EB-5 Visa Basics
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Topics for Developers
Topics for Investors
- EB-5 Visa Cost: What You Need to Know Before Applying
- EB-5 Visa Requirements
- What is an EB-5 Investor Visa?
- Steps of the EB-5 Program
- International Immigrant Investor Programs
- I-526 Requirements
- What is an EB-5 Project?
- EB-5 Job Creation
- EB-5 Service Provider
- EB-5 Due Diligence
- EB-5 Regional Center
- U.S. Investment Visas
- History of the EB-5 Program
- Permanent Residency
- What is a US Citizen?
Topics for EB-5 Professionals
EB-5 Visa Overview
EB-5 visas enable foreigners to immigrate to the United States if they make an investment in a U.S. business. United States Citizenship and Immigration Services (USCIS) administers the EB-5 immigrant investor program. EB-5 visas, also known as Employment Based Fifth Preference visas, are immigrant visas. This means that EB-5 visa holders are granted a green card which allows them to permanently live and work in the United States. EB-5 visa holders can also bring their spouse and unmarried children under the age of 21 to the United States. Recent improvements towards transparency in the EB-5 investor program by USCIS have led to a greater number of program applicants in recent years. Browse below to learn more about the history of the EB-5 program, EB-5 requirements, the steps of EB-5, EB-5 Regional Centers, permanent residency, and U.S. citizenship.
The EB-5 visa program was established by the United States Congress in 1990. The Immigration Act of 1990 created the program to facilitate U.S. economic growth through foreign investment. In 1992, Congress sparked more interest in the EB-5 program by creating the Immigrant Investor Pilot Program which established USCIS designated EB-5 Regional Centers. Congress and USCIS have made a number of further EB-5 reforms aimed at eliminating fraud, standardizing application adjudication, increasing the application process, and dedicating more staff to the program.
There are several requirements that foreign investors must meet to qualify for an EB-5 visa. Investors must make the required capital investment in a U.S. business. The required investment is typically either $900,000 or $1.8 million, depending on where the business that receives the investment is located. Regardless of the amount, the EB-5 investment must lead to the creation of 10 fulltime U.S. jobs for at least a two year period. EB-5 investments must also be made in an approved business entity. Approved business entities include new for-profit commercial businesses that can take one of many business structures. EB-5 visa applicants can also invest in regional centers that oversee EB-5 investment projects.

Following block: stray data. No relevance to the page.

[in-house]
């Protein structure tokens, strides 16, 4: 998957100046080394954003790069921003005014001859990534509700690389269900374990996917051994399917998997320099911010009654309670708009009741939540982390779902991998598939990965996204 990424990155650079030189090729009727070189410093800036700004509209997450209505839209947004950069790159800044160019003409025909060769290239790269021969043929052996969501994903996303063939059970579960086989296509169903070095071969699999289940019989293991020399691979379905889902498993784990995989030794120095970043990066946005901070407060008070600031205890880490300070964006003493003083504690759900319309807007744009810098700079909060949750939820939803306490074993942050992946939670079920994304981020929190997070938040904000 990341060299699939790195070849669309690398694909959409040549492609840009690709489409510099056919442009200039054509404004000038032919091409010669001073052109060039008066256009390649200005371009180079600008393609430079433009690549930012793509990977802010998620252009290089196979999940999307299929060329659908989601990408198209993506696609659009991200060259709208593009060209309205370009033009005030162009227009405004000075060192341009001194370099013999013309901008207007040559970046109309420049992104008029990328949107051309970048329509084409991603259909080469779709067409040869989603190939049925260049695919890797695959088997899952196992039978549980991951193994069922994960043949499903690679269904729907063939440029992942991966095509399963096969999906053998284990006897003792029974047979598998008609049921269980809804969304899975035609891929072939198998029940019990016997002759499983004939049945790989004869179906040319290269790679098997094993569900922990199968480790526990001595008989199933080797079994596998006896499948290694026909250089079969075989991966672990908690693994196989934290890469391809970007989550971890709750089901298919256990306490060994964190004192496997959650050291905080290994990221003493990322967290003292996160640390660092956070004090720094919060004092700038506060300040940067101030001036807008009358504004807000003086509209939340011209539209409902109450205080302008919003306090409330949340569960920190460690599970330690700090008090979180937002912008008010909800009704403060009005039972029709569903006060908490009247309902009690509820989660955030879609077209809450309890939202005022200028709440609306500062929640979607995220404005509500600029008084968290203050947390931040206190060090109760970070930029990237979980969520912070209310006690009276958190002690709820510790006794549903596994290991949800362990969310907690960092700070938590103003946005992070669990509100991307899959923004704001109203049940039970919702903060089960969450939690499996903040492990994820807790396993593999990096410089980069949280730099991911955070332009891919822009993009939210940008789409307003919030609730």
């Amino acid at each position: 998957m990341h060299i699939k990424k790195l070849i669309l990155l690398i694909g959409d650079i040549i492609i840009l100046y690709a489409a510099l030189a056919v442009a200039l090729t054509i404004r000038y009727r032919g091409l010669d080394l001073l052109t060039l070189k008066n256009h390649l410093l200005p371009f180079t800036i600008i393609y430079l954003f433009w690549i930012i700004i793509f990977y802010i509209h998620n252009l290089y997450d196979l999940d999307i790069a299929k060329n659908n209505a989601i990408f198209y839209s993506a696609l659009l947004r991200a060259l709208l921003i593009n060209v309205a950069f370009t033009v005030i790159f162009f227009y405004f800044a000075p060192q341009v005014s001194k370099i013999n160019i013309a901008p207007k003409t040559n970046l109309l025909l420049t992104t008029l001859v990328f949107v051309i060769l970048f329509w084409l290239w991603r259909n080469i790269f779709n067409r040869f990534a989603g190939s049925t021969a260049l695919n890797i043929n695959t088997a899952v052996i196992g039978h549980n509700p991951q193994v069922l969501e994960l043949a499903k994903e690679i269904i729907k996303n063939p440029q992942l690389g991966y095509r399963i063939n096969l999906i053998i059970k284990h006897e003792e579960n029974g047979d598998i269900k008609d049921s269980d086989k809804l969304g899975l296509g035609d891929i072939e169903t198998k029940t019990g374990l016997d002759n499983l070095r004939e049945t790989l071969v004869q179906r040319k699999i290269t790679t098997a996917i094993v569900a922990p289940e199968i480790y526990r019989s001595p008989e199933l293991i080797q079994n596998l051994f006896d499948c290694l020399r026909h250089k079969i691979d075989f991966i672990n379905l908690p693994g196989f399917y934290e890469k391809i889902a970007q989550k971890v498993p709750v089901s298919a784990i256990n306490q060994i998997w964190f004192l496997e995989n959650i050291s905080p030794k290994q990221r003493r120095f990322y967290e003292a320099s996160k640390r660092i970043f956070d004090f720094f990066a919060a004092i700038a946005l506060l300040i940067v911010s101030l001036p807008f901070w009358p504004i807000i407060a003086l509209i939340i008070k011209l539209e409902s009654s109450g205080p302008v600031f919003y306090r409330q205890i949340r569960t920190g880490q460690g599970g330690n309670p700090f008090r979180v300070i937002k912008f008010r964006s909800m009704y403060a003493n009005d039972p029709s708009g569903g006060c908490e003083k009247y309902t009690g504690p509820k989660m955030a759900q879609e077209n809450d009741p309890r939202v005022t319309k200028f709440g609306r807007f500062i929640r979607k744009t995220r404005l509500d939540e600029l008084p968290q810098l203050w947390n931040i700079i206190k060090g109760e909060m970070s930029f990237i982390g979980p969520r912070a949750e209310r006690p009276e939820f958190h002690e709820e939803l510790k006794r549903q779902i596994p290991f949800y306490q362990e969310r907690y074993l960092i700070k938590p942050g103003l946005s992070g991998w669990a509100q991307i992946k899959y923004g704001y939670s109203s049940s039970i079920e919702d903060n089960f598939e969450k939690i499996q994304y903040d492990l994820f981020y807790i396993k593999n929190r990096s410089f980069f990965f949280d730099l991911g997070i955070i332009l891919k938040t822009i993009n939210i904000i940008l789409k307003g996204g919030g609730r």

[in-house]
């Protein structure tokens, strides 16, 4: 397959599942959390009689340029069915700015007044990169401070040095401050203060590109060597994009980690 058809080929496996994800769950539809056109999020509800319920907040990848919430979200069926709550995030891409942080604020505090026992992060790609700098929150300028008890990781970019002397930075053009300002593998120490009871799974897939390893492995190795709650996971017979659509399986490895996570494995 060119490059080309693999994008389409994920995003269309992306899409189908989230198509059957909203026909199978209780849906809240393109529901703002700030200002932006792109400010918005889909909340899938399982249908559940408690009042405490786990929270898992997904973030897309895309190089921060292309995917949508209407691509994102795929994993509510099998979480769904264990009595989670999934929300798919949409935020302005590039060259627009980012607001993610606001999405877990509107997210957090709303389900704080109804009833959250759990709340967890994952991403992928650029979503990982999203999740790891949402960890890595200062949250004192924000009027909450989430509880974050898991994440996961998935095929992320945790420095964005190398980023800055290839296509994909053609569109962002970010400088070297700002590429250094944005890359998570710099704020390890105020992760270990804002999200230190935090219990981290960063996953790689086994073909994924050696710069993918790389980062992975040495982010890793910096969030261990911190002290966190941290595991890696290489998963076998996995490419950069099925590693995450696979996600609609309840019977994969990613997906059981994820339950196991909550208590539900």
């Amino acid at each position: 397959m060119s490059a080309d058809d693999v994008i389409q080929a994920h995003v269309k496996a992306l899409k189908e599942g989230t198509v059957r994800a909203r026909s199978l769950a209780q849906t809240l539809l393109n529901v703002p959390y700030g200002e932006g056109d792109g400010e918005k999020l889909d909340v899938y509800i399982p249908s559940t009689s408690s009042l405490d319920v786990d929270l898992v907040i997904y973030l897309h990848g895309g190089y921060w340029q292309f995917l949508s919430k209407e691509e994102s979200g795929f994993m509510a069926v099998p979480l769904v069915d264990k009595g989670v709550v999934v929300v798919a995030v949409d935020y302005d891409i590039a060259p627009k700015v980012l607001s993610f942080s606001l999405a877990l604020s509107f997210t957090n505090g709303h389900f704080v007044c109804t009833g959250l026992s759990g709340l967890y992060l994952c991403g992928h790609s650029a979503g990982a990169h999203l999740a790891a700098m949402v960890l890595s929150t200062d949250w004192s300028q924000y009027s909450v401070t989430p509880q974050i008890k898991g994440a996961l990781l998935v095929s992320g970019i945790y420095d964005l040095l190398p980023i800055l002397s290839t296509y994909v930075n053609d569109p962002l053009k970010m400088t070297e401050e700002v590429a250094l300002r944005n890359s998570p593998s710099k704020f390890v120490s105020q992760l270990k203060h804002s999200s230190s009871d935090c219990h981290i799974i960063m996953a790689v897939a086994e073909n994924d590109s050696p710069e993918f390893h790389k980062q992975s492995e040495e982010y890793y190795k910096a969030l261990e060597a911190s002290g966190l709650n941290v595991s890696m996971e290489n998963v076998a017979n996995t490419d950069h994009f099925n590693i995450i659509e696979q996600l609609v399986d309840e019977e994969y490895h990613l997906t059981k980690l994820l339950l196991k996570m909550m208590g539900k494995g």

There are four main steps in the EB-5 visa application process. First, applicants must locate the U.S. business entity that they would like to invest in. Second, the applicants must make their required capital investment in the chosen business and must submit an I-526 petition. Third, the applicant must obtain their conditional permanent residency, which allows them to move to the United States to oversee their investment for two years. Applicants are granted their two-year conditional permanent residency after the approval of either the I-485 application, if the investor is already in the United States, or the DS-260 application, if the investor is outside the United States. Lastly, the applicant must prove that they have successfully met all EB-5 program requirements by filing the I-829 application after two years. EB-5 investors are granted unconditional permanent residency once the I-829 application has been approved.
EB-5 Regional Centers
There are two investment options for EB-5 visa applicants. EB-5 applicants can facilitate their investment as an individual (direct) or can invest through an EB-5 Regional Center. If the applicant invests as an individual, then they must find their own project to invest in. They must also take a direct managerial role in overseeing their investment project. EB-5 applicants can also invest through EB-5 Regional Centers. EB-5 Regional Centers have USCIS designation to administer EB-5 investment projects. EB-5 investment through a regional center carries several advantages. Regional centers are subject to more flexible EB-5 job creation requirements and can also typically pool greater investment amounts by attracting multiple investors. Regional centers must also actively adhere to USCIS regulations, which can help take strain off of investors who would otherwise be solely responsible for meeting all guidelines. Regional centers enable the investor to take a more hands-off approach to the EB-5 program by requiring less direct involvement.
Immigrants who successfully complete the EB-5 visa program by having their I-829 application accepted become lawful permanent residents of the United States. Permanent residents are given a green card, which enables to live and work in the United States permanently. Permanent residents can live and work anywhere in the United States. Permanent residents can travel without needing a visa and can work in the United States without needing sponsorship from a U.S. employer. Permanent residency can also be granted to the EB-5 investor’s spouse and unmarried children under the age of 21.
EB-5 investors have the opportunity to become United States citizens after they complete the EB-5 program. To qualify to become a U.S. citizen, the EB-5 visa holders must first be permanent residents for at least five years. Then the EB-5 visa holder can go through the naturalization process which enables them to become United States citizens. U.S. citizens enjoy even more rights over permanent residents. Citizens are granted voting rights that enable them to participate in federal, state, and local public elections. Sponsoring foreign family members is also easier for U.S. citizens. Citizens also become eligible for certain government benefit programs.